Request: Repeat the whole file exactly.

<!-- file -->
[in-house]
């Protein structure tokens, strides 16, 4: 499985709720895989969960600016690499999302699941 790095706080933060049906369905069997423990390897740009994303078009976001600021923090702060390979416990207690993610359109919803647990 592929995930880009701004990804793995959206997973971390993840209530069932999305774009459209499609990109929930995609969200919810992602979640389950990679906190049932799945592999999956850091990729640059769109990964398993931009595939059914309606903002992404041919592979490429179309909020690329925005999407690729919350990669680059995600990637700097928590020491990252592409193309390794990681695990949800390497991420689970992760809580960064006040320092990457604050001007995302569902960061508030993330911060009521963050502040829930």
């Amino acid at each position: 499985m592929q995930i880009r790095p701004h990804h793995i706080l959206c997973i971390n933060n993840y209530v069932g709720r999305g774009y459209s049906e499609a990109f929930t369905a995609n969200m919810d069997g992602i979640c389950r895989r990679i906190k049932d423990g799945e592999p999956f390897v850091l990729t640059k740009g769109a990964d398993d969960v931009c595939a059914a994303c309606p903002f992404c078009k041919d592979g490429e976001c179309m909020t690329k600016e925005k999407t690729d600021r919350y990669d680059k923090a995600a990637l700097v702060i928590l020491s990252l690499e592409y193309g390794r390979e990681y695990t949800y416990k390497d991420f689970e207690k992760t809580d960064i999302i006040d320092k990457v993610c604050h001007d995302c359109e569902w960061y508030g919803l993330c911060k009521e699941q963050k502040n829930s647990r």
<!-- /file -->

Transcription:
[in-house]
């Protein structure tokens, strides 16, 4: 499985709720895989969960600016690499999302699941 790095706080933060049906369905069997423990390897740009994303078009976001600021923090702060390979416990207690993610359109919803647990 592929995930880009701004990804793995959206997973971390993840209530069932999305774009459209499609990109929930995609969200919810992602979640389950990679906190049932799945592999999956850091990729640059769109990964398993931009595939059914309606903002992404041919592979490429179309909020690329925005999407690729919350990669680059995600990637700097928590020491990252592409193309390794990681695990949800390497991420689970992760809580960064006040320092990457604050001007995302569902960061508030993330911060009521963050502040829930």
């Amino acid at each position: 499985m592929q995930i880009r790095p701004h990804h793995i706080l959206c997973i971390n933060n993840y209530v069932g709720r999305g774009y459209s049906e499609a990109f929930t369905a995609n969200m919810d069997g992602i979640c389950r895989r990679i906190k049932d423990g799945e592999p999956f390897v850091l990729t640059k740009g769109a990964d398993d969960v931009c595939a059914a994303c309606p903002f992404c078009k041919d592979g490429e976001c179309m909020t690329k600016e925005k999407t690729d600021r919350y990669d680059k923090a995600a990637l700097v702060i928590l020491s990252l690499e592409y193309g390794r390979e990681y695990t949800y416990k390497d991420f689970e207690k992760t809580d960064i999302i006040d320092k990457v993610c604050h001007d995302c359109e569902w960061y508030g919803l993330c911060k009521e699941q963050k502040n829930s647990r």